Smith has collected several nicknames over his 10-year career, from Bonecrusher to Dirty Harry, Harry "The Hitman," Heartbreak Kid and even "Gangster White Boy" from Adrian Peterson. That's what happens when you earn as many Pro Bowl selections as Smith has. 

There's only been one season -- 2016 -- where Smith failed to grab at least one interception. Other than that, Smith has made a habit of picking off quarterbacks. Even in 2020, the only time when Smith wasn't selected to the Pro Bowl in the last eight years, Smith recorded five interceptions and 10 pass breakups. 

At 33 years old, Harrison is still one of the top safeties in the league. He received the 11th best overall grade from PFF in 2021 and an 81.8 cover grade on 615 passing snaps. 

There will be plenty of hype surrounding the Commanders' game against the Vikings, mostly because of Kirk Cousins' return to FedExField. That shouldn't be a distraction from how much of a problem Smith can be in the passing game.

Jimmie Ward, San Francisco 49ers

San Francisco 49ers cornerback Jimmie Ward (1) before an NFL football game against the Green Bay Packers in Santa Clara, Calif., Sunday, Sept. 26, 2021. (AP Photo/Jed Jacobsohn)

Defending the pass game is certainly a critical part of being a safety in the modern NFL, but it isn't the only thing that matters. If you're looking for someone who can play close to the line of scrimmage and stop the run, you won't find many better than Ward. 

Ward, who has spent all eight seasons of his career with the 49ers, posted the best run-stop grade for a safety in 2021 (90.2). He recorded 77 stops last season, which topped his previous career-high of 73 tackles in 2020. 

Ward isn't known as one of the best cover safeties, but he can hold his own. He had a career-high two interception last season, one of which was returned for a touchdown in a 31-10 victory over the Los Angeles Rams.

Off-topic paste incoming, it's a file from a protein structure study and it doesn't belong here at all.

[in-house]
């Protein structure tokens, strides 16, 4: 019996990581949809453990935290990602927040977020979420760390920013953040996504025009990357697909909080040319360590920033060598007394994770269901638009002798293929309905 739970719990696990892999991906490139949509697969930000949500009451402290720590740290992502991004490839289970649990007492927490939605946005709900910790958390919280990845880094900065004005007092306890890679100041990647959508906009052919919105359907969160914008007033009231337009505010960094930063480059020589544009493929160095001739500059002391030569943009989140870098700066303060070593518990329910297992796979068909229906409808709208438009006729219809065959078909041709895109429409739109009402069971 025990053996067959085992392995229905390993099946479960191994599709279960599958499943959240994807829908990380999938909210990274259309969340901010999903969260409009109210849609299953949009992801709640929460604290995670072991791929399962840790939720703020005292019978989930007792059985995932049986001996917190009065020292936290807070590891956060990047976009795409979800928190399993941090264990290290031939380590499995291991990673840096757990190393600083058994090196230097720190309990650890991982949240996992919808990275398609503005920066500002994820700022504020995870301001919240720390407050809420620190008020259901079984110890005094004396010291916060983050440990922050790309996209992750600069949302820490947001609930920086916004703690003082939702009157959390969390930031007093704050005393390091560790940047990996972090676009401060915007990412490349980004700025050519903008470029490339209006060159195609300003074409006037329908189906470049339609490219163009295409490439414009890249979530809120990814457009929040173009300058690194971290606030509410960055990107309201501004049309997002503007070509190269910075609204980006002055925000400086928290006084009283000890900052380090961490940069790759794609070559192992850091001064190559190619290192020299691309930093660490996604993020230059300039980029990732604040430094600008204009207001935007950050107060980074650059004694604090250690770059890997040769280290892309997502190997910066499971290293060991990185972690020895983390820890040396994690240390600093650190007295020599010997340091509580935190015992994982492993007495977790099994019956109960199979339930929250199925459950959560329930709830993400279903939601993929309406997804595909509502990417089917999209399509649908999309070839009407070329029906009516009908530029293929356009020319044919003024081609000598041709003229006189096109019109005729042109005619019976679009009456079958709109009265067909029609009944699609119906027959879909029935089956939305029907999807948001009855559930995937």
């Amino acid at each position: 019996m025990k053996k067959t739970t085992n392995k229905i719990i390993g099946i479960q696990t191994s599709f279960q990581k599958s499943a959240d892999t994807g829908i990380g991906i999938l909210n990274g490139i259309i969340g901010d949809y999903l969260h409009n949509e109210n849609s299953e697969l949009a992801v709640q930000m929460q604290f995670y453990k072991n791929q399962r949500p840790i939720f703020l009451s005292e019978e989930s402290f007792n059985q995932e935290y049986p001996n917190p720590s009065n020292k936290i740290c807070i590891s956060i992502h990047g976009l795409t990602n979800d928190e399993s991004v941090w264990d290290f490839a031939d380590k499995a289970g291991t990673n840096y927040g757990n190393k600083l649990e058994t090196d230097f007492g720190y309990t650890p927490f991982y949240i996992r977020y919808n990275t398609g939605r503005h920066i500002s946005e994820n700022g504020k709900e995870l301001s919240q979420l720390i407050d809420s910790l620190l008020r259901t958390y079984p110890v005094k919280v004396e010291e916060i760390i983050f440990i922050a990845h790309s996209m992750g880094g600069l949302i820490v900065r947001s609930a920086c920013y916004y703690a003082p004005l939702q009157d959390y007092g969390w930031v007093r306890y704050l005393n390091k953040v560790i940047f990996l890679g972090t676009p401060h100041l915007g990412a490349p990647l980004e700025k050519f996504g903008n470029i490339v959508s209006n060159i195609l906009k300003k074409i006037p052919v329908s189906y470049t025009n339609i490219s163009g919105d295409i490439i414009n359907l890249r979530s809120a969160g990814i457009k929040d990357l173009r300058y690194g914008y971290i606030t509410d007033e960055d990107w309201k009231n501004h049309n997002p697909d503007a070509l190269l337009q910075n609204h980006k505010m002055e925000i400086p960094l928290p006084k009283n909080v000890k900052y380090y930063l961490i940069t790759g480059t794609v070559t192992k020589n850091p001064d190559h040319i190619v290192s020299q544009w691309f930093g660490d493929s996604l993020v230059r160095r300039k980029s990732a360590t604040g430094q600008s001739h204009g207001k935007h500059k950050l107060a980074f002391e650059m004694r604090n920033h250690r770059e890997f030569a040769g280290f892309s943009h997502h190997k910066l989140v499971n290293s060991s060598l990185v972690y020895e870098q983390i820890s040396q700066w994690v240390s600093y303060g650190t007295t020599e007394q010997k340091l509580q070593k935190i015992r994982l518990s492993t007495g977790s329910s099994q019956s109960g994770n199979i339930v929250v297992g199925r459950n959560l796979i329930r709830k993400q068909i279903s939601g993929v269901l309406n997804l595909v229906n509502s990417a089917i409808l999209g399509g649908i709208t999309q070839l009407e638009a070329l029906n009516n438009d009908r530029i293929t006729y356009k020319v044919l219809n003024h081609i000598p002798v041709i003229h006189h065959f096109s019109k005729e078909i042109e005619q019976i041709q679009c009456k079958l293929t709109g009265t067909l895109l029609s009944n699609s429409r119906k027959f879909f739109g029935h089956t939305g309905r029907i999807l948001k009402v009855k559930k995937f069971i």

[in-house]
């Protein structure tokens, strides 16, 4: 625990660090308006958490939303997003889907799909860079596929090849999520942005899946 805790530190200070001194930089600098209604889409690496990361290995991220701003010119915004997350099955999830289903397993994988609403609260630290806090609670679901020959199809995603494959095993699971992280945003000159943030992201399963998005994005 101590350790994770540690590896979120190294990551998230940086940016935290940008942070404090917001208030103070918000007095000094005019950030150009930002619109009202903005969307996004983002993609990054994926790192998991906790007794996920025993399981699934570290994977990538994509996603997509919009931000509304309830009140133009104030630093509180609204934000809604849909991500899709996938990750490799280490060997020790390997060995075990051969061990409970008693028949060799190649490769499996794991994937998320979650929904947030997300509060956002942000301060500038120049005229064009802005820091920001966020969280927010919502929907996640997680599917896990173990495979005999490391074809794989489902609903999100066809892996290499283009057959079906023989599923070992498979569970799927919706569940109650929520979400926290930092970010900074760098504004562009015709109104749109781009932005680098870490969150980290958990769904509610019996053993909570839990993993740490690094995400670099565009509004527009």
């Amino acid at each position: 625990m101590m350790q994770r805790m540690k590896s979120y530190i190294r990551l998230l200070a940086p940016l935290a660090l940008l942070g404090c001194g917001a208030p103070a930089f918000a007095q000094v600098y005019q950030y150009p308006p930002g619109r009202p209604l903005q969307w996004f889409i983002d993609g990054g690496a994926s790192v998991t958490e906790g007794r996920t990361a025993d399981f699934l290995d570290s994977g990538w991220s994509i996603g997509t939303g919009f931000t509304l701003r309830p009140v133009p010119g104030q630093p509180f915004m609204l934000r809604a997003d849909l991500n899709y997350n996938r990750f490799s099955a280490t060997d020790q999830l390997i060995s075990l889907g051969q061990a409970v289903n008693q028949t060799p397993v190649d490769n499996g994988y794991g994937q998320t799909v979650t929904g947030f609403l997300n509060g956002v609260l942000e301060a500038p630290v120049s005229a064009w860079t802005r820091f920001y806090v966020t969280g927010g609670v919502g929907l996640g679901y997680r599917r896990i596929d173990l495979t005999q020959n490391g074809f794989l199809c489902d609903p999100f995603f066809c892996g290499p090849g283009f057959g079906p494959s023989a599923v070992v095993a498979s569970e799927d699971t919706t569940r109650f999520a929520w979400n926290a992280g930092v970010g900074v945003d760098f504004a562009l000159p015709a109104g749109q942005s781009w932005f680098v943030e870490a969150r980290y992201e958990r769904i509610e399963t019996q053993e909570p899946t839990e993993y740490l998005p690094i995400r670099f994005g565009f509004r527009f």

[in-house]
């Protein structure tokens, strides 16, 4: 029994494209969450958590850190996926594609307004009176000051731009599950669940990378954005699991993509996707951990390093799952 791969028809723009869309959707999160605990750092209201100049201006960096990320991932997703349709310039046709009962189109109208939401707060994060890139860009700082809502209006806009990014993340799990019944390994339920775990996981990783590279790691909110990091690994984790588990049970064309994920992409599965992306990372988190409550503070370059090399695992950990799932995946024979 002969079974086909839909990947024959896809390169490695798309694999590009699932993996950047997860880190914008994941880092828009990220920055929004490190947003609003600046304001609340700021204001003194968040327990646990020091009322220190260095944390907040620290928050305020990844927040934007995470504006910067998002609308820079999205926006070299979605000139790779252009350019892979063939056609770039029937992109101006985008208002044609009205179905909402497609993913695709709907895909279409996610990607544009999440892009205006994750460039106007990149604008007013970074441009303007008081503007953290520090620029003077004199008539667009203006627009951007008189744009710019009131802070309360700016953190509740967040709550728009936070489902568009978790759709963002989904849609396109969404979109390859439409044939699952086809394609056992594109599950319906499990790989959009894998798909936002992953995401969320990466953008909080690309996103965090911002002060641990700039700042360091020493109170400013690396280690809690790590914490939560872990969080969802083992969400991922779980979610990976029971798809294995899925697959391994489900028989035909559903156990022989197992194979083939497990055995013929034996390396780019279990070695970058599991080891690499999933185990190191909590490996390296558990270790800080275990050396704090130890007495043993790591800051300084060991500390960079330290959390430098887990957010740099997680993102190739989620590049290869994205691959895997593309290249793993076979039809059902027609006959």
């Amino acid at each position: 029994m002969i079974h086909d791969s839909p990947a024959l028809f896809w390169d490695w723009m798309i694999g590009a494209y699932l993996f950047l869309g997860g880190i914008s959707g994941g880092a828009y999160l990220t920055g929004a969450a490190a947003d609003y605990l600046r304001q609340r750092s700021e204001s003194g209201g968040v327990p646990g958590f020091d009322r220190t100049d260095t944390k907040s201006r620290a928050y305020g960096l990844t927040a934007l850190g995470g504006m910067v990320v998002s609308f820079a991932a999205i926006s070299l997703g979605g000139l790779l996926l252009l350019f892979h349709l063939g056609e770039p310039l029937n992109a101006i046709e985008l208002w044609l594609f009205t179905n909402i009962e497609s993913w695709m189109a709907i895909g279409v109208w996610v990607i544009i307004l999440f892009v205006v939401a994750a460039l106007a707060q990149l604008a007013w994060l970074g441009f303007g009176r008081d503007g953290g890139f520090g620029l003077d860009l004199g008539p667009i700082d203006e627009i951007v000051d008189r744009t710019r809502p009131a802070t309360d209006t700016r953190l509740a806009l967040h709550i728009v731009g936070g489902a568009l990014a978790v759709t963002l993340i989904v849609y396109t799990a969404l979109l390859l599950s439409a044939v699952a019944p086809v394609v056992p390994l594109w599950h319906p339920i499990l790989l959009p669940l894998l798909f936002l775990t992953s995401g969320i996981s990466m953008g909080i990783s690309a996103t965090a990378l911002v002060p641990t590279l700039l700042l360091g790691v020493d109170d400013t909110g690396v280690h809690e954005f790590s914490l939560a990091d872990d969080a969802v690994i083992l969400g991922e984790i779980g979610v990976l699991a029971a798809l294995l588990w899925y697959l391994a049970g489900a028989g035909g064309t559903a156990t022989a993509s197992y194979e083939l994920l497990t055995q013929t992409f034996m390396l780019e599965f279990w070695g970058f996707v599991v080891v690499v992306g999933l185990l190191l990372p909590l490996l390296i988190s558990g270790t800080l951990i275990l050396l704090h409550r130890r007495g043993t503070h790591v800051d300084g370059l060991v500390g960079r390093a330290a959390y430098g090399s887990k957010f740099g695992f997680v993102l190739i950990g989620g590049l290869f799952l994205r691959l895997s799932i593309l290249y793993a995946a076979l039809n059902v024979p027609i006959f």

If the Ward and the 49ers' defense perform up to the lofty expectations set on the unit in 2022, then the Commanders have a high measuring stick to reach.

Xavier McKinney, New York Giants

New York Giants' Xavier McKinney (29) runs the ball after he intercepted it during the first half of an NFL football game against the Los Angeles Rams, Sunday, Oct. 17, 2021, in East Rutherford, N.J. (AP Photo/John Munson)

McKinney hasn't been in the league long -- he was a second-round pick by the Giants in 2020 -- but he's already established himself as one of the better safeties.

McKinney saw a massive jump from his rookie to second season, increasing his tackles nearly fourfold while also grabbing five interceptions, one of which was returned for a touchdown. Within the NFC East, McKinney graded out as the second best safety behind Jayron Kearse with a 75.4 from PFF and a 78.4 cover grade.

Although McKinney is a well-rounded player, he does excel in coverage. He has the skill set to defend against tight ends and slot receivers, but he also has the length to hold his own against bigger wideouts. What's more, he has a knack for knowing how to be around the ball on almost every play.

There aren't many bright spots on the Giants' roster, but McKinney is certainly one of them.